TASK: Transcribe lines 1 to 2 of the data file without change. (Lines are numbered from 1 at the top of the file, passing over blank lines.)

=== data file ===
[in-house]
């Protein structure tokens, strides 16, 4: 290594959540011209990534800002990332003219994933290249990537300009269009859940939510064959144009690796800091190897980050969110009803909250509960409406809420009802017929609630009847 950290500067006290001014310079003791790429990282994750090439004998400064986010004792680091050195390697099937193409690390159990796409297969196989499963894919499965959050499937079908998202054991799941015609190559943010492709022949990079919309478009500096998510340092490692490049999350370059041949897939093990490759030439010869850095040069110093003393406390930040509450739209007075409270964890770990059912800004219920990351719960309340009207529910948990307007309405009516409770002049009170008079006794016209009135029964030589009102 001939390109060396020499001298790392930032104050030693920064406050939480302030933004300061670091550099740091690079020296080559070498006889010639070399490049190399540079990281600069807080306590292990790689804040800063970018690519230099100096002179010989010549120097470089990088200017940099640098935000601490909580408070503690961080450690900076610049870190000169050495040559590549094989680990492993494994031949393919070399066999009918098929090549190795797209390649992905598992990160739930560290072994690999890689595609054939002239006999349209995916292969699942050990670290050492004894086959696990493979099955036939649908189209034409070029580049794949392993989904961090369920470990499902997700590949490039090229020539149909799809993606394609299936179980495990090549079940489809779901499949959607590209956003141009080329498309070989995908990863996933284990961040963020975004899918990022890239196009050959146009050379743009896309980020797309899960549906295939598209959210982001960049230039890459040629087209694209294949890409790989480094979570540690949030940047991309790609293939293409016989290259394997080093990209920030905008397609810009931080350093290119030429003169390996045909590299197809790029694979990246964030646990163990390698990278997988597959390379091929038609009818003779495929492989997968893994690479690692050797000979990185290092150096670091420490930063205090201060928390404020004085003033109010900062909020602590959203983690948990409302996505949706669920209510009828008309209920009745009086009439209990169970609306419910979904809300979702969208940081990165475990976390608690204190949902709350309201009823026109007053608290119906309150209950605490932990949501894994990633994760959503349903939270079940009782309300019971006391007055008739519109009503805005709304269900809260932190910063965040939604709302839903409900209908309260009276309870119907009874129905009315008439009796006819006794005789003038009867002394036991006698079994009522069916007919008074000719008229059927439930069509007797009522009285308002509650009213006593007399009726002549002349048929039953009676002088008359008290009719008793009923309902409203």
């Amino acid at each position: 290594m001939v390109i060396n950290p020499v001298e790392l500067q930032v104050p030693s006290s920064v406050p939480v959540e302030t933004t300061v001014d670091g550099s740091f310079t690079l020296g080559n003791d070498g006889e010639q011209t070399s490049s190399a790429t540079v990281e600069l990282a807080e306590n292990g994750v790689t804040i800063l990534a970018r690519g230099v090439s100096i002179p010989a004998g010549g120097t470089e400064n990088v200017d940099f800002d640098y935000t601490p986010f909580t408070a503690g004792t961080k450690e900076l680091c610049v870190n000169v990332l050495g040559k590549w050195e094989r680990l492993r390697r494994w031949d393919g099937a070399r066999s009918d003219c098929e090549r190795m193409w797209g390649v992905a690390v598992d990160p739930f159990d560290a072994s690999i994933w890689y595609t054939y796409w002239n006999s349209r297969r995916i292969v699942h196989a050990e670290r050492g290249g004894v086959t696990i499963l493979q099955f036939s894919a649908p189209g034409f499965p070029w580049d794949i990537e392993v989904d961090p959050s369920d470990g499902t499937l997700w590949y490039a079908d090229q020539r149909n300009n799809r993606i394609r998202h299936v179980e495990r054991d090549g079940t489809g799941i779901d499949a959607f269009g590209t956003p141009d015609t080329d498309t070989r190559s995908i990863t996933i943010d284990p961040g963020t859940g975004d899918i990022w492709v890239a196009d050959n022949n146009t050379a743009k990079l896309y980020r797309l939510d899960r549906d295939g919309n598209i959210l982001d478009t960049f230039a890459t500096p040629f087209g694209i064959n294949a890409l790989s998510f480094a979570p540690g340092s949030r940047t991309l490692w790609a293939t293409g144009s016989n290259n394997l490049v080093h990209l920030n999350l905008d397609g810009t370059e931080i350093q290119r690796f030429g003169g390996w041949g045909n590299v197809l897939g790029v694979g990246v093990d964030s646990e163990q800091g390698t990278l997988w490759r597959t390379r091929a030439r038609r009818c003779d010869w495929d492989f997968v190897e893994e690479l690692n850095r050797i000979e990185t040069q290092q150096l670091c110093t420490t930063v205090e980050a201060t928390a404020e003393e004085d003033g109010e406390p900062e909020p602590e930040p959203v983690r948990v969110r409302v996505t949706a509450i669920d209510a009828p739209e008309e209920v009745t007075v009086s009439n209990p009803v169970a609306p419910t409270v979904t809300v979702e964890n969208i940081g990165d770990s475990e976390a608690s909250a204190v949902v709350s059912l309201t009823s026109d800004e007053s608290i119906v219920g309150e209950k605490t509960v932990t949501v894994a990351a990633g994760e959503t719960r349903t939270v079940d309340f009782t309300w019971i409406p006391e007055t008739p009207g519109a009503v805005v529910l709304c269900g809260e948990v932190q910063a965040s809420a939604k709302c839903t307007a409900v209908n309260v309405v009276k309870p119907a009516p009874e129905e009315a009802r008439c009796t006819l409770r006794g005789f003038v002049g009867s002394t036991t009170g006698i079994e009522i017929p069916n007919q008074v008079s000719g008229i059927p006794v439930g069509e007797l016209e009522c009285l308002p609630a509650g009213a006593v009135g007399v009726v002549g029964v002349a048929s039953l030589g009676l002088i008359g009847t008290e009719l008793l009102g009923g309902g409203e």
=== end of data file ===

[in-house]
């Protein structure tokens, strides 16, 4: 290594959540011209990534800002990332003219994933290249990537300009269009859940939510064959144009690796800091190897980050969110009803909250509960409406809420009802017929609630009847 950290500067006290001014310079003791790429990282994750090439004998400064986010004792680091050195390697099937193409690390159990796409297969196989499963894919499965959050499937079908998202054991799941015609190559943010492709022949990079919309478009500096998510340092490692490049999350370059041949897939093990490759030439010869850095040069110093003393406390930040509450739209007075409270964890770990059912800004219920990351719960309340009207529910948990307007309405009516409770002049009170008079006794016209009135029964030589009102 001939390109060396020499001298790392930032104050030693920064406050939480302030933004300061670091550099740091690079020296080559070498006889010639070399490049190399540079990281600069807080306590292990790689804040800063970018690519230099100096002179010989010549120097470089990088200017940099640098935000601490909580408070503690961080450690900076610049870190000169050495040559590549094989680990492993494994031949393919070399066999009918098929090549190795797209390649992905598992990160739930560290072994690999890689595609054939002239006999349209995916292969699942050990670290050492004894086959696990493979099955036939649908189209034409070029580049794949392993989904961090369920470990499902997700590949490039090229020539149909799809993606394609299936179980495990090549079940489809779901499949959607590209956003141009080329498309070989995908990863996933284990961040963020975004899918990022890239196009050959146009050379743009896309980020797309899960549906295939598209959210982001960049230039890459040629087209694209294949890409790989480094979570540690949030940047991309790609293939293409016989290259394997080093990209920030905008397609810009931080350093290119030429003169390996045909590299197809790029694979990246964030646990163990390698990278997988597959390379091929038609009818003779495929492989997968893994690479690692050797000979990185290092150096670091420490930063205090201060928390404020004085003033109010900062909020602590959203983690948990409302996505949706669920209510009828008309209920009745009086009439209990169970609306419910979904809300979702969208940081990165475990976390608690204190949902709350309201009823026109007053608290119906309150209950605490932990949501894994990633994760959503349903939270079940009782309300019971006391007055008739519109009503805005709304269900809260932190910063965040939604709302839903409900209908309260009276309870119907009874129905009315008439009796006819006794005789003038009867002394036991006698079994009522069916007919008074000719008229059927439930069509007797009522009285308002509650009213006593007399009726002549002349048929039953009676002088008359008290009719008793009923309902409203």